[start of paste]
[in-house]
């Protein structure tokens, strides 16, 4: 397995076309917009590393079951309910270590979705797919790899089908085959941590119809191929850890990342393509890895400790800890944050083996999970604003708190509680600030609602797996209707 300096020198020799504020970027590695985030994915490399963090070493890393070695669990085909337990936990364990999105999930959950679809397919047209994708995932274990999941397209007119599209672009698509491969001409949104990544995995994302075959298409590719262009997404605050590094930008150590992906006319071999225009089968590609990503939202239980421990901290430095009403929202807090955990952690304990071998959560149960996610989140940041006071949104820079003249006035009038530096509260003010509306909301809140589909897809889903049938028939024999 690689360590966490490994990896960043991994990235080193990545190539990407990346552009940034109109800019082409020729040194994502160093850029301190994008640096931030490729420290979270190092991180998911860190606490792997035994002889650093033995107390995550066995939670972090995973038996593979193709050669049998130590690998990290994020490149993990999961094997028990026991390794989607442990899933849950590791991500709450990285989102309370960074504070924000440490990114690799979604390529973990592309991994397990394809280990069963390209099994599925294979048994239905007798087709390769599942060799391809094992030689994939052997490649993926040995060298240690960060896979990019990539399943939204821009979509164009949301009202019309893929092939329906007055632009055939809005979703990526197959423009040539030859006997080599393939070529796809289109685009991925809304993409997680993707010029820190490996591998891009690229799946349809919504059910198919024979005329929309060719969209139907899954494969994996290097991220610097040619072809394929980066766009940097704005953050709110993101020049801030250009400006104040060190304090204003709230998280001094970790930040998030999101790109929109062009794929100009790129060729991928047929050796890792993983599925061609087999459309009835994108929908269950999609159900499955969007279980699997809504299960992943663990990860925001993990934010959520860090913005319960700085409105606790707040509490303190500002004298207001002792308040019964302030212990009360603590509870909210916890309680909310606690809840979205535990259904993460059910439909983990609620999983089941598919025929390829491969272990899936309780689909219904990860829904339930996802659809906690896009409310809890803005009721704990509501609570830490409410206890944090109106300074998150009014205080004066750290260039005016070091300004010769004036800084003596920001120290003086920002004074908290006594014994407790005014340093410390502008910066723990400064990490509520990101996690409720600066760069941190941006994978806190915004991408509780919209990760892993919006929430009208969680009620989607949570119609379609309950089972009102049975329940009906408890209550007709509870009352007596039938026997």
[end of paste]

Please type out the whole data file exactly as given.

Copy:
[in-house]
């Protein structure tokens, strides 16, 4: 397995076309917009590393079951309910270590979705797919790899089908085959941590119809191929850890990342393509890895400790800890944050083996999970604003708190509680600030609602797996209707 300096020198020799504020970027590695985030994915490399963090070493890393070695669990085909337990936990364990999105999930959950679809397919047209994708995932274990999941397209007119599209672009698509491969001409949104990544995995994302075959298409590719262009997404605050590094930008150590992906006319071999225009089968590609990503939202239980421990901290430095009403929202807090955990952690304990071998959560149960996610989140940041006071949104820079003249006035009038530096509260003010509306909301809140589909897809889903049938028939024999 690689360590966490490994990896960043991994990235080193990545190539990407990346552009940034109109800019082409020729040194994502160093850029301190994008640096931030490729420290979270190092991180998911860190606490792997035994002889650093033995107390995550066995939670972090995973038996593979193709050669049998130590690998990290994020490149993990999961094997028990026991390794989607442990899933849950590791991500709450990285989102309370960074504070924000440490990114690799979604390529973990592309991994397990394809280990069963390209099994599925294979048994239905007798087709390769599942060799391809094992030689994939052997490649993926040995060298240690960060896979990019990539399943939204821009979509164009949301009202019309893929092939329906007055632009055939809005979703990526197959423009040539030859006997080599393939070529796809289109685009991925809304993409997680993707010029820190490996591998891009690229799946349809919504059910198919024979005329929309060719969209139907899954494969994996290097991220610097040619072809394929980066766009940097704005953050709110993101020049801030250009400006104040060190304090204003709230998280001094970790930040998030999101790109929109062009794929100009790129060729991928047929050796890792993983599925061609087999459309009835994108929908269950999609159900499955969007279980699997809504299960992943663990990860925001993990934010959520860090913005319960700085409105606790707040509490303190500002004298207001002792308040019964302030212990009360603590509870909210916890309680909310606690809840979205535990259904993460059910439909983990609620999983089941598919025929390829491969272990899936309780689909219904990860829904339930996802659809906690896009409310809890803005009721704990509501609570830490409410206890944090109106300074998150009014205080004066750290260039005016070091300004010769004036800084003596920001120290003086920002004074908290006594014994407790005014340093410390502008910066723990400064990490509520990101996690409720600066760069941190941006994978806190915004991408509780919209990760892993919006929430009208969680009620989607949570119609379609309950089972009102049975329940009906408890209550007709509870009352007596039938026997």